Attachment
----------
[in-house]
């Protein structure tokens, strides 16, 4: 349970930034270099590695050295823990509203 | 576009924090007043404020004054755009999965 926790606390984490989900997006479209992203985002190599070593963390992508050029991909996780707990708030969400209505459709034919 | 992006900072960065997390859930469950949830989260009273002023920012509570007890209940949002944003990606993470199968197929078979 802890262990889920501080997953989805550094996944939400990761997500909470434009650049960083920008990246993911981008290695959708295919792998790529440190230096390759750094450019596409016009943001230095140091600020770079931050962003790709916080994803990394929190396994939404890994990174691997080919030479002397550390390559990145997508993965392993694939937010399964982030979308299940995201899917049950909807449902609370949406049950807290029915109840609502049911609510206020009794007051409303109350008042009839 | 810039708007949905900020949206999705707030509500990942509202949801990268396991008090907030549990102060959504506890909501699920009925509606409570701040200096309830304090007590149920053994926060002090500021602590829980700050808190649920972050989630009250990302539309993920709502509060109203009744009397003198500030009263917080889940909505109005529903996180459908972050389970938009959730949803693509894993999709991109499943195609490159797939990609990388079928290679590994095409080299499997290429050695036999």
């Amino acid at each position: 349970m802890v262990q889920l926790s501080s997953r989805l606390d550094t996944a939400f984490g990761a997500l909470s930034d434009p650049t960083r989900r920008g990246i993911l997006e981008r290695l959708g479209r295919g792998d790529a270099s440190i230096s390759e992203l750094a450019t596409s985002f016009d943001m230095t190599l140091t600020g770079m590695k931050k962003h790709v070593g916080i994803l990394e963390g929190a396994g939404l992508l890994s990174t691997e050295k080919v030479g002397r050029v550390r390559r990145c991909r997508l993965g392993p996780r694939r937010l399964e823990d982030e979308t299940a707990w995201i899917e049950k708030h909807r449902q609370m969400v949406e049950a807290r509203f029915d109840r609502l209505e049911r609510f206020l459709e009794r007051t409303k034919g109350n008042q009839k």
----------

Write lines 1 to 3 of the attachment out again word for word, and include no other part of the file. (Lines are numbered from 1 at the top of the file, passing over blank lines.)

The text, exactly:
[in-house]
């Protein structure tokens, strides 16, 4: 349970930034270099590695050295823990509203 | 576009924090007043404020004054755009999965 926790606390984490989900997006479209992203985002190599070593963390992508050029991909996780707990708030969400209505459709034919 | 992006900072960065997390859930469950949830989260009273002023920012509570007890209940949002944003990606993470199968197929078979 802890262990889920501080997953989805550094996944939400990761997500909470434009650049960083920008990246993911981008290695959708295919792998790529440190230096390759750094450019596409016009943001230095140091600020770079931050962003790709916080994803990394929190396994939404890994990174691997080919030479002397550390390559990145997508993965392993694939937010399964982030979308299940995201899917049950909807449902609370949406049950807290029915109840609502049911609510206020009794007051409303109350008042009839 | 810039708007949905900020949206999705707030509500990942509202949801990268396991008090907030549990102060959504506890909501699920009925509606409570701040200096309830304090007590149920053994926060002090500021602590829980700050808190649920972050989630009250990302539309993920709502509060109203009744009397003198500030009263917080889940909505109005529903996180459908972050389970938009959730949803693509894993999709991109499943195609490159797939990609990388079928290679590994095409080299499997290429050695036999």
């Amino acid at each position: 349970m802890v262990q889920l926790s501080s997953r989805l606390d550094t996944a939400f984490g990761a997500l909470s930034d434009p650049t960083r989900r920008g990246i993911l997006e981008r290695l959708g479209r295919g792998d790529a270099s440190i230096s390759e992203l750094a450019t596409s985002f016009d943001m230095t190599l140091t600020g770079m590695k931050k962003h790709v070593g916080i994803l990394e963390g929190a396994g939404l992508l890994s990174t691997e050295k080919v030479g002397r050029v550390r390559r990145c991909r997508l993965g392993p996780r694939r937010l399964e823990d982030e979308t299940a707990w995201i899917e049950k708030h909807r449902q609370m969400v949406e049950a807290r509203f029915d109840r609502l209505e049911r609510f206020l459709e009794r007051t409303k034919g109350n008042q009839k």